Electric vehicles (EVs) are one of the more significant technological developments that will radically transform our lives in the years to come. Moving from diesel and petrol-powered vehicles to electric ones should reduce air pollution in our towns and cities, making us healthier and protecting the planet at the same time.

It might seem that for the driver this change of energy source will make little difference. After all, an electric car is still a car. You still must pass a driving test and put up with the annoyance of other motorists! If we look a little deeper, we realise that this is a significant change in how we will commute ourselves.

Battery Technology

One reason that the take up of EVs has been relatively slow is the anxiety about running out of battery when halfway through a journey.

Charge points for EVs are still few and far between. There are many improvements in battery technology being investigated that should hopefully increase the maximum charge capacity. Even if these are a resounding success, for EVs to replace combustion engine vehicles, we will need to develop the infrastructure.

AI and Data Analytics

This is where big data is going to be a game-changer. EVs collect masses of data every time they hit the road. They can use this data for many purposes. It can improve driver experience by helping them to plan trips and avoid traffic and giving them real-time information about tire pressure, battery charge rates, and acceleration levels.

This data can help to design and build the required infrastructure to allow EVs to dominate our roads. Big data can inform road building programs, allow planners to identify where and when they will be extra demand on the grid, and identify the best locations for power charging points.

Where to put charging stations

Ford recently fitted 160 vans with devices to record data. From there, they collected 500 million data points of information. This data can now work out exactly where charging stations are needed, reducing how often you would have to make an out of the way journey.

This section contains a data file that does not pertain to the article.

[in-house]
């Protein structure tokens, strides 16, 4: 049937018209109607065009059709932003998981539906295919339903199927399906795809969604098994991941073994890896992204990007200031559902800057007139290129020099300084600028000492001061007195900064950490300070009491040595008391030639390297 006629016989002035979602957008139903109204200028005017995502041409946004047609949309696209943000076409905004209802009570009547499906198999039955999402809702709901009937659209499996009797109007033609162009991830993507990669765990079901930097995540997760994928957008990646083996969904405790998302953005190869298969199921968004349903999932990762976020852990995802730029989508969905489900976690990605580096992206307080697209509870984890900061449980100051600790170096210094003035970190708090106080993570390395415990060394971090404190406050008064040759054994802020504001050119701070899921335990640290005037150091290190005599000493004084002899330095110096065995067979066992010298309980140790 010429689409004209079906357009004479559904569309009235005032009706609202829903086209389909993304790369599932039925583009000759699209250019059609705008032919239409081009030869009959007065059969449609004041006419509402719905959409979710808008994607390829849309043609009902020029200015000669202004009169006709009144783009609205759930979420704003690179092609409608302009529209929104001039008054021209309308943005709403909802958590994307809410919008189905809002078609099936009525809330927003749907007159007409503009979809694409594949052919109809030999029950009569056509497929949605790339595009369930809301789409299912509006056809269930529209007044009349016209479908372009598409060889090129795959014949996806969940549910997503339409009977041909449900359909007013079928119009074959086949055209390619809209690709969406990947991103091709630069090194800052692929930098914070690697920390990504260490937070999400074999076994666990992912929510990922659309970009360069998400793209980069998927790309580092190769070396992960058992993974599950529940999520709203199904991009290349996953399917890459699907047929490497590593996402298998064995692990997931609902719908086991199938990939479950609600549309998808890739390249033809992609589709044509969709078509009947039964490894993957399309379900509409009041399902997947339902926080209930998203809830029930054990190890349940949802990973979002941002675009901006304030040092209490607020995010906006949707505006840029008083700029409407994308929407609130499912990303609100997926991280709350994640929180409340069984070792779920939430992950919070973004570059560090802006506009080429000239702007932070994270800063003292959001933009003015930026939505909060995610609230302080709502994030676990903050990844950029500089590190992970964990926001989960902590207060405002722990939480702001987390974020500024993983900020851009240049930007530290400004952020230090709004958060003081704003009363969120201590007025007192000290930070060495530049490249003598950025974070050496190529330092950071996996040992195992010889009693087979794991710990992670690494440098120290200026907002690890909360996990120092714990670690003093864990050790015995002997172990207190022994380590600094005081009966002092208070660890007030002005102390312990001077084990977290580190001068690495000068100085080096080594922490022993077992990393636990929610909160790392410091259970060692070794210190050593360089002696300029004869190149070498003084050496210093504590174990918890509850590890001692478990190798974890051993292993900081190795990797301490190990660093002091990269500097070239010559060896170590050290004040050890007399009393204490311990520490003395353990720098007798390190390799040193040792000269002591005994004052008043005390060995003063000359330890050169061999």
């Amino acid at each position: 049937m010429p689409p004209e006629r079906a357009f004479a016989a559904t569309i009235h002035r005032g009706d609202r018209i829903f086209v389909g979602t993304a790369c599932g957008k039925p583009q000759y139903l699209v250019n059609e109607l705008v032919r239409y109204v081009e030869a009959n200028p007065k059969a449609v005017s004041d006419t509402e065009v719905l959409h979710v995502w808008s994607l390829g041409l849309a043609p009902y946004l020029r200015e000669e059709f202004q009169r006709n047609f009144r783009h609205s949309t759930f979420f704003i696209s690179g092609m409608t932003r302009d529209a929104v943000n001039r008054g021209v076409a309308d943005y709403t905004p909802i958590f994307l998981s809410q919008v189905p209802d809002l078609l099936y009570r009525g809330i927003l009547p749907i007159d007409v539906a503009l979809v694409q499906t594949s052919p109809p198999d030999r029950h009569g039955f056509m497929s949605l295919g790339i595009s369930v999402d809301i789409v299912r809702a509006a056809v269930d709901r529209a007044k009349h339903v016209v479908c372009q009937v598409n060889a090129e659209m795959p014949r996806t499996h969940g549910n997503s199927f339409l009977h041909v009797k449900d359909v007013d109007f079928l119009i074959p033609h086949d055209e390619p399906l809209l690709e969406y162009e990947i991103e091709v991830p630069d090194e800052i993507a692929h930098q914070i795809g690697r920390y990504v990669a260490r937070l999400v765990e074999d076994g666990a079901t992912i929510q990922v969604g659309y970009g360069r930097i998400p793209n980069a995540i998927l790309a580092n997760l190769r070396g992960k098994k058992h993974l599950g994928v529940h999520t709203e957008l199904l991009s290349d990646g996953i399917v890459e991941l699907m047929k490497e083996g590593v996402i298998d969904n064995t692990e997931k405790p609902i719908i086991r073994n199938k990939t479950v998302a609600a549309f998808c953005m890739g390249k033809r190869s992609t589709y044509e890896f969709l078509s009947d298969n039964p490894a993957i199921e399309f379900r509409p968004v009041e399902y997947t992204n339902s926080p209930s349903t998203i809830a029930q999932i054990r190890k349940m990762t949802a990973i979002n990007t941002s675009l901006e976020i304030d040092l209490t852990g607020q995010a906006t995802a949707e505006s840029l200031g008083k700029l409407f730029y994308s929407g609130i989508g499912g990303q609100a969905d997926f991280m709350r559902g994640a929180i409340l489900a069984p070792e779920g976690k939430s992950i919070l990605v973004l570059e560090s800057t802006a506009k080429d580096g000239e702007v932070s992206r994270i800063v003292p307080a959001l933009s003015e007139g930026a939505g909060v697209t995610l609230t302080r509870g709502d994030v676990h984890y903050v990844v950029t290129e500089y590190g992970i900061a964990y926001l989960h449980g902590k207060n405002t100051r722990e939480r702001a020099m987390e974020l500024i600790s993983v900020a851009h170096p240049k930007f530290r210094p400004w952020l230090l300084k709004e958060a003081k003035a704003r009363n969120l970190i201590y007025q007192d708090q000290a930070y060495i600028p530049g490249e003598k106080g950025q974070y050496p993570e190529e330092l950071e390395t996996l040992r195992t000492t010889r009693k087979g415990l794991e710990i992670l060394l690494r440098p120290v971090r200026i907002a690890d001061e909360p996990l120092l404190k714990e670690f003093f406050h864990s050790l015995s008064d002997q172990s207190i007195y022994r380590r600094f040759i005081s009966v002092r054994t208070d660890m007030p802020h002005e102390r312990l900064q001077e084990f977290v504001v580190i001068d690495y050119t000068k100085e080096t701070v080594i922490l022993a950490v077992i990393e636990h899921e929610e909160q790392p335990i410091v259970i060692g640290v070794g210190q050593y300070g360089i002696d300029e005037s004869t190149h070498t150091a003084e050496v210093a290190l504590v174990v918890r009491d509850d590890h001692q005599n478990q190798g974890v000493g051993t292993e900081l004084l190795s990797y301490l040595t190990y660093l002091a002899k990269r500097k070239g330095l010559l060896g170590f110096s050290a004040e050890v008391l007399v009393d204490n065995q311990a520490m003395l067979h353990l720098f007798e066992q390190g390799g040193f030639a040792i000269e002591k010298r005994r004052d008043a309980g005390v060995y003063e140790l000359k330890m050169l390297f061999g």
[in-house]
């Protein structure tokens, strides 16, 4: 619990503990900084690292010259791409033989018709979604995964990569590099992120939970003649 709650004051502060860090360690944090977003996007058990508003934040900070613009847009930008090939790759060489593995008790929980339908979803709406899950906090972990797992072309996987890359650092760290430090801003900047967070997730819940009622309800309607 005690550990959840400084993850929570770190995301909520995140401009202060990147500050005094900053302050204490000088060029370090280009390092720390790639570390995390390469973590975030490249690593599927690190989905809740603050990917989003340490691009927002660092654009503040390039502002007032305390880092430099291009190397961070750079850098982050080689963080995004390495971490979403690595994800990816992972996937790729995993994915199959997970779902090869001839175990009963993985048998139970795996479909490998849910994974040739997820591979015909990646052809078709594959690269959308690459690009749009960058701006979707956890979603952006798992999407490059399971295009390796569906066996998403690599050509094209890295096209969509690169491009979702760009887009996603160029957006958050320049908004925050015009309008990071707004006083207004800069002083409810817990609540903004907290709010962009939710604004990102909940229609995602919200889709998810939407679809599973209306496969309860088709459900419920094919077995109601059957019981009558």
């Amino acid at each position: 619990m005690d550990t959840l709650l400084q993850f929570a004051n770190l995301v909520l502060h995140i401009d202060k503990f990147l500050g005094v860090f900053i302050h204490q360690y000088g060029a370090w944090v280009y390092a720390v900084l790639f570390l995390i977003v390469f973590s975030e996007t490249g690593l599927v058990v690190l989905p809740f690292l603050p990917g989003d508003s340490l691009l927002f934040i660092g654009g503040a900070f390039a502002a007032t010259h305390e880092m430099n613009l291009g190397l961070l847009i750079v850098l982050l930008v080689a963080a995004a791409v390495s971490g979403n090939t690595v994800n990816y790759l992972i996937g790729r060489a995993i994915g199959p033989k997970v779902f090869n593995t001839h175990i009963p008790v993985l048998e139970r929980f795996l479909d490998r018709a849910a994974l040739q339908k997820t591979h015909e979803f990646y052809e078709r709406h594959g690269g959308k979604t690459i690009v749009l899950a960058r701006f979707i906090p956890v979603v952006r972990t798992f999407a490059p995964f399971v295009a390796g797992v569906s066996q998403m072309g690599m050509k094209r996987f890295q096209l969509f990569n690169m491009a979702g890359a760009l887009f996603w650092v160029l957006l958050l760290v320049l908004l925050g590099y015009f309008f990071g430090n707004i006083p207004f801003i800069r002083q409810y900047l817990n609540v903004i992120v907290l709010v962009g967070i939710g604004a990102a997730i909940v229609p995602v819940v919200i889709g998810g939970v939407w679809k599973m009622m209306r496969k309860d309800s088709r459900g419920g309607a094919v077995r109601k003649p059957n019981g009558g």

An efficient roll-out of charging points based on this important data will allow EV use to become more widespread and prevent unnecessary and costly developments in the long run.

Could super-fast battery swaps replace charging points for EV’s in the future?

One of the biggest hurdles facing the widespread adoption of electric vehicles (EVs) by the masses is the logistical challenge of how to recharge batteries.

Even with the fastest public charging points, it can take 10-15 minutes to get enough charge into an EV’s battery to give a user a significant range boost for their vehicle.

But Chinese automaker Geely believes its technology can cut that time down to just 90 seconds. The solution? Battery swaps, not battery charging.

How could a battery swap work

The idea is that a car is driven into a single-storey garage-like structure, and the discharged battery is automatically removed and a new, fully charged one, fitted. The emptied battery pack is then recharged, eventually to be swapped into another car.

Geely’s 90-second battery swap station in the city of Jinan might be the fastest, but it’s not the only game in town when it comes to battery swaps. Beijing Aulton has the most swap stations in China, though its tech takes three minutes to swap a battery over.

Even so, that’s significantly faster than a charging point could manage, and an Aulton 3.0 station has the capacity to process up to 420 vehicles in a single day.

Modular batteries – the key to success

The reason battery-swapping works at all is because most modern EVs are designed with their battery packs sitting under the floor of the vehicle, between the wheels. This is due to the weight of the batteries – sitting them low in the car is important to keep the centre of gravity as low as possible in the vehicle to ensure it’s safe to drive on the road.

The positive side-effect of this is that, if a car and a battery are designed correctly, it’s a relatively simple job to slide them in and out. Geely says its quick-swap battery design is consistent with mainstream EV design standards and that its batteries have a service life of eight years or 600,000 kilometres.

It also says that it has tested its locking mechanisms and quick-change connectors in over 16,000 tests and 800,000 kilometres – equivalent to a 10-year service life.

What’s the problem?

The challenge, of course, for mainstream adoption of battery-swap technology is that currently global vehicle manufacturers do not design their EVs around standardised battery packs – and it would take a long time and a lot of cross-industry cooperation to see homogenised battery-swap technology shared across the automotive industry.

Author: Appthisway.com